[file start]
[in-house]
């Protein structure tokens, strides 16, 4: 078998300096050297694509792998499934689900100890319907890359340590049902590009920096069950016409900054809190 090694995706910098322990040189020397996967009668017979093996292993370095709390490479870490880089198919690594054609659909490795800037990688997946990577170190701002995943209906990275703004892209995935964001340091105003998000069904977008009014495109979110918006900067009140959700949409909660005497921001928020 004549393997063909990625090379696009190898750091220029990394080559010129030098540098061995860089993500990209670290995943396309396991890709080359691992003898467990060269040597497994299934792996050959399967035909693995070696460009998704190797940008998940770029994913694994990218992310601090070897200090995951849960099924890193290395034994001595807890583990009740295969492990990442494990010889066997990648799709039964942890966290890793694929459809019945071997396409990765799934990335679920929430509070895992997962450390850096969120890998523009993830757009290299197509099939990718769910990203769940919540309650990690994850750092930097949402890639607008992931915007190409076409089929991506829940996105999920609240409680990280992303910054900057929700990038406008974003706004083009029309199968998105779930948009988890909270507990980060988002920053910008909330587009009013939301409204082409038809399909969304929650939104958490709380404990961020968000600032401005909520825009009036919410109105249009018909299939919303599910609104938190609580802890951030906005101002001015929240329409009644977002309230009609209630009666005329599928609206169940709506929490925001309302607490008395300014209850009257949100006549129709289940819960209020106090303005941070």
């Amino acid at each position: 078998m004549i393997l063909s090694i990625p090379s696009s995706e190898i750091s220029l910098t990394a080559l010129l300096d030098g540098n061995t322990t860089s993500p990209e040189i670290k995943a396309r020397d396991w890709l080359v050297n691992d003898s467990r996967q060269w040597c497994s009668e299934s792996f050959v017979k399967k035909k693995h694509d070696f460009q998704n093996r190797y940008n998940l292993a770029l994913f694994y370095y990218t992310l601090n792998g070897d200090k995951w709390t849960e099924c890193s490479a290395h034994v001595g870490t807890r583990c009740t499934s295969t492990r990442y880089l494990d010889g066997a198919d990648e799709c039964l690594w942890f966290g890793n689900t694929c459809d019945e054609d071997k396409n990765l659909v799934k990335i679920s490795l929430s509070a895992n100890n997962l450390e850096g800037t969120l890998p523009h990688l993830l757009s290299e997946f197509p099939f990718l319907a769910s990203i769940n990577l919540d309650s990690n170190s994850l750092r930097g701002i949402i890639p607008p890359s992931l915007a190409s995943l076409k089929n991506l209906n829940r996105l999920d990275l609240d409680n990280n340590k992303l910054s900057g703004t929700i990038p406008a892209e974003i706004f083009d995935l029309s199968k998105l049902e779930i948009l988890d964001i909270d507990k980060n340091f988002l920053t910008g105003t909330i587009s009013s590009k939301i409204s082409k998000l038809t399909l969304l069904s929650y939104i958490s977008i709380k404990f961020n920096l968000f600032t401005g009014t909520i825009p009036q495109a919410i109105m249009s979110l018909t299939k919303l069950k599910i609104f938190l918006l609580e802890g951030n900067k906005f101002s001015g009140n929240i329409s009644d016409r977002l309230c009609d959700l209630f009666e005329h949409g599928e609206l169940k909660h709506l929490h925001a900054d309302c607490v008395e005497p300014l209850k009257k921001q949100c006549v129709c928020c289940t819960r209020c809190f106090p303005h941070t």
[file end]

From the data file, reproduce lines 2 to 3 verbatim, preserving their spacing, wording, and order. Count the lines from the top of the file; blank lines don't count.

């Protein structure tokens, strides 16, 4: 078998300096050297694509792998499934689900100890319907890359340590049902590009920096069950016409900054809190 090694995706910098322990040189020397996967009668017979093996292993370095709390490479870490880089198919690594054609659909490795800037990688997946990577170190701002995943209906990275703004892209995935964001340091105003998000069904977008009014495109979110918006900067009140959700949409909660005497921001928020 004549393997063909990625090379696009190898750091220029990394080559010129030098540098061995860089993500990209670290995943396309396991890709080359691992003898467990060269040597497994299934792996050959399967035909693995070696460009998704190797940008998940770029994913694994990218992310601090070897200090995951849960099924890193290395034994001595807890583990009740295969492990990442494990010889066997990648799709039964942890966290890793694929459809019945071997396409990765799934990335679920929430509070895992997962450390850096969120890998523009993830757009290299197509099939990718769910990203769940919540309650990690994850750092930097949402890639607008992931915007190409076409089929991506829940996105999920609240409680990280992303910054900057929700990038406008974003706004083009029309199968998105779930948009988890909270507990980060988002920053910008909330587009009013939301409204082409038809399909969304929650939104958490709380404990961020968000600032401005909520825009009036919410109105249009018909299939919303599910609104938190609580802890951030906005101002001015929240329409009644977002309230009609209630009666005329599928609206169940709506929490925001309302607490008395300014209850009257949100006549129709289940819960209020106090303005941070």
């Amino acid at each position: 078998m004549i393997l063909s090694i990625p090379s696009s995706e190898i750091s220029l910098t990394a080559l010129l300096d030098g540098n061995t322990t860089s993500p990209e040189i670290k995943a396309r020397d396991w890709l080359v050297n691992d003898s467990r996967q060269w040597c497994s009668e299934s792996f050959v017979k399967k035909k693995h694509d070696f460009q998704n093996r190797y940008n998940l292993a770029l994913f694994y370095y990218t992310l601090n792998g070897d200090k995951w709390t849960e099924c890193s490479a290395h034994v001595g870490t807890r583990c009740t499934s295969t492990r990442y880089l494990d010889g066997a198919d990648e799709c039964l690594w942890f966290g890793n689900t694929c459809d019945e054609d071997k396409n990765l659909v799934k990335i679920s490795l929430s509070a895992n100890n997962l450390e850096g800037t969120l890998p523009h990688l993830l757009s290299e997946f197509p099939f990718l319907a769910s990203i769940n990577l919540d309650s990690n170190s994850l750092r930097g701002i949402i890639p607008p890359s992931l915007a190409s995943l076409k089929n991506l209906n829940r996105l999920d990275l609240d409680n990280n340590k992303l910054s900057g703004t929700i990038p406008a892209e974003i706004f083009d995935l029309s199968k998105l049902e779930i948009l988890d964001i909270d507990k980060n340091f988002l920053t910008g105003t909330i587009s009013s590009k939301i409204s082409k998000l038809t399909l969304l069904s929650y939104i958490s977008i709380k404990f961020n920096l968000f600032t401005g009014t909520i825009p009036q495109a919410i109105m249009s979110l018909t299939k919303l069950k599910i609104f938190l918006l609580e802890g951030n900067k906005f101002s001015g009140n929240i329409s009644d016409r977002l309230c009609d959700l209630f009666e005329h949409g599928e609206l169940k909660h709506l929490h925001a900054d309302c607490v008395e005497p300014l209850k009257k921001q949100c006549v129709c928020c289940t819960r209020c809190f106090p303005h941070t």